30 August 2010

Get wasted in the desert, Mad Max-style

No deals . . . I want to drive the truck.

I love to study the Middle Ages, but I don’t participate in the Society for Creative Anachronisms. I am a Godzilla and kaiju movie fanatic, but I have no interest in collecting Bandini toys and other figurines. I am all for free artistic expression and community, but I wouldn’t go to Burning Man.

However . . . I might wander out into the wastelands, into some blighted and desolate place, to learn to live again . . . if it means post-apocalyptic cars, Bartertown, and the re-creation of the tanker chase from The Road Warrior.

Somebody finally figured out that there’s a market out there for the Mad Max fanatics and other folks who decided that Burning Man doesn’t blow up enough crap or feature enough motorcycle marauders and crushed limbs. In fact, the article that originally brought my attention to this celebration of geekdom gone decidedly deadly is titled: “Screw Burning Man: This Year’s Greatest Desert Festival is a Three-Day Mad Max Reenactment.”

29 August 2010

Writers of the Future Awards Ceremony 2010

I could just post the picture to the above and say, “Look, it’s a photo of me with Tim Powers!” and that could be the whole post. But you are owed a bit more of an explanation.

Last night I attended the 26th Awards Ceremony for The Writers and Illustrators of the Future Contest. In case you haven’t wandered around my blog recently, I am one of the winners of the contest for 2010. However, our ceremony won’t be held until next year. (In fact, only three of the twelve writer winners for this year have been announced so far. Amazingly, two of us live in So. Cal—and both have the last name Harvey. Brennan Harvey was at the ceremony last night as well. Sorry you couldn’t be here, David, but we will see you next year!)

The ceremony congratulates the twelve winners from last year, who have come to Los Angeles for the week for an intensive writing workshop, book signings, and the gala extravaganza last night where they were presented with their statues. The event is also the official release of the anthology Writers of the Future, Volume XXVI, which includes the twelves winning stories and illustrations from the winning artists.

Since I live a whopping fifteen minutes drive (half an hour with traffic) from the Hollywood Roosevelt Hotel where the ceremony is held, it was easy for me to accept the invitation to attend this year’s celebration and get a taste of what will happen to me next year. (I’ll get the truly weird experience of going on a week-long vacation in my own city, a short drive from my apartment.)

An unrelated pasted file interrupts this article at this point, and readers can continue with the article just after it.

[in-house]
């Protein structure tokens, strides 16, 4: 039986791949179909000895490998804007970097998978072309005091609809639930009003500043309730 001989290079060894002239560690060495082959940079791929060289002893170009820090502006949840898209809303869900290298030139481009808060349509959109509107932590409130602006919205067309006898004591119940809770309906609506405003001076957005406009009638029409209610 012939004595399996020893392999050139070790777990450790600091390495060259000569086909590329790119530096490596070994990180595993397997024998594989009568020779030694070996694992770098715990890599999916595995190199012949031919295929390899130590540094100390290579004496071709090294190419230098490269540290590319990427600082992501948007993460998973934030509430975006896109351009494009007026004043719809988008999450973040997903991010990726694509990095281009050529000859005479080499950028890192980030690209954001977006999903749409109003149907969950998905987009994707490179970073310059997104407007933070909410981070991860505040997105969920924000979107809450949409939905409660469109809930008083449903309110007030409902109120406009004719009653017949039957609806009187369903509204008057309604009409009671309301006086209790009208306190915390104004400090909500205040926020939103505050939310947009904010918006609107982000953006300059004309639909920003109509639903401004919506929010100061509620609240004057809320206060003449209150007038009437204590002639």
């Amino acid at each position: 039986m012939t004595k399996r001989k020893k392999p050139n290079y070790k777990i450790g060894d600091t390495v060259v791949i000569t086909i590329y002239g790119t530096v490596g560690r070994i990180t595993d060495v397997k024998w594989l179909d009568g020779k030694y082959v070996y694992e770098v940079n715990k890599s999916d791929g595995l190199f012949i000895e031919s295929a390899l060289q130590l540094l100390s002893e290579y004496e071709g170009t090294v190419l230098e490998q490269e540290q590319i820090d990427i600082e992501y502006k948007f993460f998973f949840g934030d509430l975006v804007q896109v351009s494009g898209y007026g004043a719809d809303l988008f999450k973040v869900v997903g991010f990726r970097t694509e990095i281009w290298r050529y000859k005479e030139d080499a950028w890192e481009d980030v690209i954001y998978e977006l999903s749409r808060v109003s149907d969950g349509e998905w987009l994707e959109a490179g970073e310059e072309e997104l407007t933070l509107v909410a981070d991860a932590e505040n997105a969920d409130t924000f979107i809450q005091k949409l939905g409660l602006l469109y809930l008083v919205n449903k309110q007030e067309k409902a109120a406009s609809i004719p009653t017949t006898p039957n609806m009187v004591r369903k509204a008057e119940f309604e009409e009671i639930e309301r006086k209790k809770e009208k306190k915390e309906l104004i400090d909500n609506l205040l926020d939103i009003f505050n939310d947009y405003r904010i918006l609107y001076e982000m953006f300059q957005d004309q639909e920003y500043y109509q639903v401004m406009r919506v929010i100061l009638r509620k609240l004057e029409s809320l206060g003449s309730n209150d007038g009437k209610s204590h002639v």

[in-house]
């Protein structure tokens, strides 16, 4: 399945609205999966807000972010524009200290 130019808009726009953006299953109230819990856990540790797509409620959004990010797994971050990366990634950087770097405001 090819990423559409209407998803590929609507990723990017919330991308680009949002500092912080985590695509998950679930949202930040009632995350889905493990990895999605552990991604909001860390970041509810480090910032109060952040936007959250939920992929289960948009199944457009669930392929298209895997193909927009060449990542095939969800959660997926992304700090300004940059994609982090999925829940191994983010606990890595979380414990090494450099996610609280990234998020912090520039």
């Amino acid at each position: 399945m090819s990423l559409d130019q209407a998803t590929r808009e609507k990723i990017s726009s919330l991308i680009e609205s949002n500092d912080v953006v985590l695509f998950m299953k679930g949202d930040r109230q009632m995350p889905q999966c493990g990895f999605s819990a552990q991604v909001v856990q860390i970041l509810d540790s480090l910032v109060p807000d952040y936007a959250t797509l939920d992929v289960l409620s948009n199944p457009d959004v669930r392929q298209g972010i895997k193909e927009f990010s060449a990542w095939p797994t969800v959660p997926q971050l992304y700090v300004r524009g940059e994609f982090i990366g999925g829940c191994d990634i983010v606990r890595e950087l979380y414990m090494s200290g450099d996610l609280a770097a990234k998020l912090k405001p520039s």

I can’t say enough about the Hollywood Roosevelt Hotel, first of all. Built in 1927, it’s a marvel of the greatest era in Los Angeles architecture. It’s the Old Hollywood glamor of the Golden Age packed into one place, under Spanish arches and Art Deco ceilings. The first Academy Awards Ceremony was held here, in the same Blossom Room where the Writers and Illustrators of the Future Ceremony was held.

24 August 2010

Book Review: Under the Mountain

Under the Mountain (1979)
By Maurice Gee

 Cross-posted to Black Gate.

Although not a household name outside of New Zealand, Maurice Gee is one of the island nation’s most prominent and respected novelists. Born in Auckland, Gee established himself as an author starting in the 1960s with his novels A Special Flower, In My Father’s Den, and A Glorious Morning, Comrade. His later acclaimed books include Plumb and Crime Story. All these novels are mainstream adult works, but Gee turned his hand to books for younger readers and made a parallel career in the field of the young adult science fiction. It started with Under the Mountain in 1979, which gained popularity outside of New Zealand with a television mini-series released in 1981. (For more about the mini-series, read my post on its appearance on the Nickelodeon program The Third Eye.)

Why did Gee decide to write a science-fiction book for younger readers? The author explained his choice in 2004 upon receiving the Storyline Gaelyn Gordon Award: